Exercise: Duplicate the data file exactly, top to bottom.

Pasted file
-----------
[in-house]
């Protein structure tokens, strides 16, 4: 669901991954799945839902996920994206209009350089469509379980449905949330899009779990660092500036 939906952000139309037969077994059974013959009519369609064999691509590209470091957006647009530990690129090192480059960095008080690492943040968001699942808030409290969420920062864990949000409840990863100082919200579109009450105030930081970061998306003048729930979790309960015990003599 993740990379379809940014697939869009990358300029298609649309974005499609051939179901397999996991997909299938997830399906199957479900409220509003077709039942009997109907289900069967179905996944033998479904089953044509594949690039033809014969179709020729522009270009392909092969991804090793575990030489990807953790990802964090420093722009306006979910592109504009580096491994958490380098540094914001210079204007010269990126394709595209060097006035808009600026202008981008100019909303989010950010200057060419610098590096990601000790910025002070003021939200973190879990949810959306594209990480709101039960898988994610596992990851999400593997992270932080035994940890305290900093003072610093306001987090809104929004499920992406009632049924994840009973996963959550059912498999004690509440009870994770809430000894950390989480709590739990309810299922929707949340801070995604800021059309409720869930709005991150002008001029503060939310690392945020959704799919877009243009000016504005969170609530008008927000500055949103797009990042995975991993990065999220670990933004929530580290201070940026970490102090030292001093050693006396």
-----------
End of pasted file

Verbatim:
[in-house]
């Protein structure tokens, strides 16, 4: 669901991954799945839902996920994206209009350089469509379980449905949330899009779990660092500036 939906952000139309037969077994059974013959009519369609064999691509590209470091957006647009530990690129090192480059960095008080690492943040968001699942808030409290969420920062864990949000409840990863100082919200579109009450105030930081970061998306003048729930979790309960015990003599 993740990379379809940014697939869009990358300029298609649309974005499609051939179901397999996991997909299938997830399906199957479900409220509003077709039942009997109907289900069967179905996944033998479904089953044509594949690039033809014969179709020729522009270009392909092969991804090793575990030489990807953790990802964090420093722009306006979910592109504009580096491994958490380098540094914001210079204007010269990126394709595209060097006035808009600026202008981008100019909303989010950010200057060419610098590096990601000790910025002070003021939200973190879990949810959306594209990480709101039960898988994610596992990851999400593997992270932080035994940890305290900093003072610093306001987090809104929004499920992406009632049924994840009973996963959550059912498999004690509440009870994770809430000894950390989480709590739990309810299922929707949340801070995604800021059309409720869930709005991150002008001029503060939310690392945020959704799919877009243009000016504005969170609530008008927000500055949103797009990042995975991993990065999220670990933004929530580290201070940026970490102090030292001093050693006396």